The panel, entitled “The Palestinian Internal Situation… The Reconciliation, State Declaration and Prisoner Liberation,” addressed the files which have garnered much attention during the recent months, namely: the Palestinian national conciliation, the Palestinian bid for statehood and the prisoner swap deal dubbed “Faithfulness of Freemen Deal.”
The participants, including different researchers and specialists in the Palestinian issue, stressed that the basic solution to the current Palestinian crisis, mainly represented in the failure of negotiations and the inactivity of the resistance, is the agreement on common ground and common national platform which redefines the Palestinian national project and sets its objectives and mechanisms of implementation.
Prof. Dr. Mohsen Mohammad Saleh, the General Manager of Al-Zaytouna Centre, opened the first session where he welcomed the participants and said that the files covered in the panel discussion influence the whole Palestinian scene. Dr. Saleh attested that a strategic assessment pertaining to the raised topics would be prepared based on the course of the debate.
Dr. Hussein Abu al-Namel, the Palestinian researcher and writer, then talked about the conciliation file where he stressed that the current situation is one of deception rather than reconciliation. He asserted the need to agree on the important concepts and define our vision for the Palestinian issue before talking about any conciliation since the problem stems from the disagreement over the main issues rather than the details. Dr. Abu al-Namel said that there is confusion regarding the Palestinian national project and whether it is one of liberation or seeking authority. He wondered whether we are talking about reconciliation which takes us back to what Hamas calls the pre-military resolution or the pre-coup, as Fatah calls it, or to the pre-Oslo Accord stage, or to the phase before 1974 or to 1965.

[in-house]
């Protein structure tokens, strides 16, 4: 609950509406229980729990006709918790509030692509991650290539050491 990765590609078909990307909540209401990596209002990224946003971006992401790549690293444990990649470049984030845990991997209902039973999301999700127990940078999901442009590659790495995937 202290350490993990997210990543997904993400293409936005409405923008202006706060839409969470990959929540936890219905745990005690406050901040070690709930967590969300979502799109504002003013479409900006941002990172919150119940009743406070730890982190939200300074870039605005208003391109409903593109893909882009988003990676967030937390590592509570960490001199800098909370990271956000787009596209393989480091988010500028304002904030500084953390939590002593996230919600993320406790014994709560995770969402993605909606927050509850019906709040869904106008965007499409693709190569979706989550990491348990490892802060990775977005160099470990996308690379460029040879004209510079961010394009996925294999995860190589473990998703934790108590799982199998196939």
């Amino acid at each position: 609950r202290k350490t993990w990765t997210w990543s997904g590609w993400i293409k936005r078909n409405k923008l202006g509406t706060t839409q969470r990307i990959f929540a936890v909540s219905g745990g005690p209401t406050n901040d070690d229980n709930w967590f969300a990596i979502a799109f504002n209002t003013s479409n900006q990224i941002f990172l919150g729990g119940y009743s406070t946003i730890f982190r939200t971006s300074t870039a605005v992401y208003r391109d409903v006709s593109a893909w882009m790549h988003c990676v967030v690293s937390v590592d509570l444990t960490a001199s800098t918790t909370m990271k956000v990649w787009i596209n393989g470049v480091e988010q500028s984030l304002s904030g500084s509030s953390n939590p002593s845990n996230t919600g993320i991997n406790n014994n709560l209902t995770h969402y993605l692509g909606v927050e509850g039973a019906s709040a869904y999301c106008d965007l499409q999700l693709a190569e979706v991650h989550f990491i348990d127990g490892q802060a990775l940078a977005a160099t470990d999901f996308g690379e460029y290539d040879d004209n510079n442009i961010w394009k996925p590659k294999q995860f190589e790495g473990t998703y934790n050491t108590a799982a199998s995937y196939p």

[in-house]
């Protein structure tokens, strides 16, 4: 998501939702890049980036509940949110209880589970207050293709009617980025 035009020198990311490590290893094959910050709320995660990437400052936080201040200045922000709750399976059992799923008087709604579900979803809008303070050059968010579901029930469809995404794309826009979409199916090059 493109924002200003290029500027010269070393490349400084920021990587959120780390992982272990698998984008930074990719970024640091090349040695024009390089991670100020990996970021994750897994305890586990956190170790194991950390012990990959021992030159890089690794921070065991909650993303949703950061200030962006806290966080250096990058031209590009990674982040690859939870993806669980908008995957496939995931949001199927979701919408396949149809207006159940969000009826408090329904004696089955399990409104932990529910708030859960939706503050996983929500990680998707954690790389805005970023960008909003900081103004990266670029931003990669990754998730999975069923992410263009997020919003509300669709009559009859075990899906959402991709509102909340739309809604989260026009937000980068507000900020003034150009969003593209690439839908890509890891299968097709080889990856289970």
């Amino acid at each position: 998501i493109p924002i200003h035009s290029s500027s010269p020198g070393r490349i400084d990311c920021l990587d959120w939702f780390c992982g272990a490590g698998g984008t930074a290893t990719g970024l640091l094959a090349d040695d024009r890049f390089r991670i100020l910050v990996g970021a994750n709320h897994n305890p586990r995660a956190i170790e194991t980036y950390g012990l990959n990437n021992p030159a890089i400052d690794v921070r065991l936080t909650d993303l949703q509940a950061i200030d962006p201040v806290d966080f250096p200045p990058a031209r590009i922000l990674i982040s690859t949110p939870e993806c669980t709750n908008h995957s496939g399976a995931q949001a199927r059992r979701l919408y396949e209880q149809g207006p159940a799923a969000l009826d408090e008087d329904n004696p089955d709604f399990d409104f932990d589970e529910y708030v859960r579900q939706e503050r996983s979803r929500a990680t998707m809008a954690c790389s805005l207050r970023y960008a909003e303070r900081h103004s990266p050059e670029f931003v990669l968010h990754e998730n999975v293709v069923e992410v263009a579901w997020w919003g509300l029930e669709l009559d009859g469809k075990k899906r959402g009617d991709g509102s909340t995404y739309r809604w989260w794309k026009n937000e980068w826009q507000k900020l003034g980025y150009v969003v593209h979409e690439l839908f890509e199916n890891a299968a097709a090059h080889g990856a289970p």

Suhail al-Natour, the head of the Human Development Center, talked about the Palestinian bid for statehood asserting that this move is a part of Fatah’s political performance through which it tried to find an alternative to the failing negotiations, yet far from armed struggle. He warned that such a step would be fruitless and ineffective should it not be encompassed within a clear Palestinian strategy.
Osama Hamdan, the head of the Hamas international relations department, talked about the prisoner swap deal, the abduction operation and some of its circumstances. He commented on the stages of the negotiations starting with the Egyptian mediator, then the French and German mediators in addition to the Qatari and Turkish roles in the negotiations and finally the return to the Egyptian mediation following the success of the January 25 uprising. Hamdan talked about the other factors which contributed to the success of the deal; primarily the changes in the region which, in his opinion, have urged Israel to pursue a step towards appeasement. He also mentioned Netanyahu’s political status and his need for a positive achievement in light of the confrontation with the US administration and the economic situation in Israel. Hamdan stressed that the success of the swap deal proved that there is no achievement without resistance.
For his part, Saqr Abu Fakhr, the researcher at the Institute of Palestine Studies, commented on the reconciliation issue stating that it was achieved at the level of direct meetings but nothing was achieved on the ground. However, he expressed his reservation regarding calling the reconciliation “deception.” As for the statehood bid, Abu Fakhr opined that going to the UN is quite important in the sense that it proved that the Palestinian negotiator can reject external pressure and dictations. As for the prisoner swap deal, Abu Fakhr reiterated that the deal was unique and great by all standards yet it was not unprecedented as there have been other deals which defied many Israeli red lines.